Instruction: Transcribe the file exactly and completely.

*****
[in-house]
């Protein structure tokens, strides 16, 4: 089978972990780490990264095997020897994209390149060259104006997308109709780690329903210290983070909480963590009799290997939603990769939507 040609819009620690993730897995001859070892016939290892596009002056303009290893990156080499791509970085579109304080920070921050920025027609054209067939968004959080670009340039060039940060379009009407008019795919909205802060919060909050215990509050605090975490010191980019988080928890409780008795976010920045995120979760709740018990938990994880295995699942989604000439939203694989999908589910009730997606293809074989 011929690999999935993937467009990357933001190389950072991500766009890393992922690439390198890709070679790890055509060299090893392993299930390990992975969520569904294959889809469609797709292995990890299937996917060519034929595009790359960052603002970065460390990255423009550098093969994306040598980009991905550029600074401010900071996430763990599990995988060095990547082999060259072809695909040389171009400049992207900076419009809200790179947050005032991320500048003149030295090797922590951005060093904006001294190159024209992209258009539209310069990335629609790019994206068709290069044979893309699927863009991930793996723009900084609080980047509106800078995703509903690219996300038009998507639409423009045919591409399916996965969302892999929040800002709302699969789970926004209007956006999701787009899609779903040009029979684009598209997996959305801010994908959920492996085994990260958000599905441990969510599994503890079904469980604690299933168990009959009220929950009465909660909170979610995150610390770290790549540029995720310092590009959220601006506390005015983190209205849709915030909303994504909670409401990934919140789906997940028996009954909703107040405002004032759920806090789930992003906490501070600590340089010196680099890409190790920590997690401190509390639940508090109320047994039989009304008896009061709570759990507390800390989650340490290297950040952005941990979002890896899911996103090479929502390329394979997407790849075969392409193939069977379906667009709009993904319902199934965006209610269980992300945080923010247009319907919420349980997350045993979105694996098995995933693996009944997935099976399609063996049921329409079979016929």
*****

[in-house]
């Protein structure tokens, strides 16, 4: 089978972990780490990264095997020897994209390149060259104006997308109709780690329903210290983070909480963590009799290997939603990769939507 040609819009620690993730897995001859070892016939290892596009002056303009290893990156080499791509970085579109304080920070921050920025027609054209067939968004959080670009340039060039940060379009009407008019795919909205802060919060909050215990509050605090975490010191980019988080928890409780008795976010920045995120979760709740018990938990994880295995699942989604000439939203694989999908589910009730997606293809074989 011929690999999935993937467009990357933001190389950072991500766009890393992922690439390198890709070679790890055509060299090893392993299930390990992975969520569904294959889809469609797709292995990890299937996917060519034929595009790359960052603002970065460390990255423009550098093969994306040598980009991905550029600074401010900071996430763990599990995988060095990547082999060259072809695909040389171009400049992207900076419009809200790179947050005032991320500048003149030295090797922590951005060093904006001294190159024209992209258009539209310069990335629609790019994206068709290069044979893309699927863009991930793996723009900084609080980047509106800078995703509903690219996300038009998507639409423009045919591409399916996965969302892999929040800002709302699969789970926004209007956006999701787009899609779903040009029979684009598209997996959305801010994908959920492996085994990260958000599905441990969510599994503890079904469980604690299933168990009959009220929950009465909660909170979610995150610390770290790549540029995720310092590009959220601006506390005015983190209205849709915030909303994504909670409401990934919140789906997940028996009954909703107040405002004032759920806090789930992003906490501070600590340089010196680099890409190790920590997690401190509390639940508090109320047994039989009304008896009061709570759990507390800390989650340490290297950040952005941990979002890896899911996103090479929502390329394979997407790849075969392409193939069977379906667009709009993904319902199934965006209610269980992300945080923010247009319907919420349980997350045993979105694996098995995933693996009944997935099976399609063996049921329409079979016929």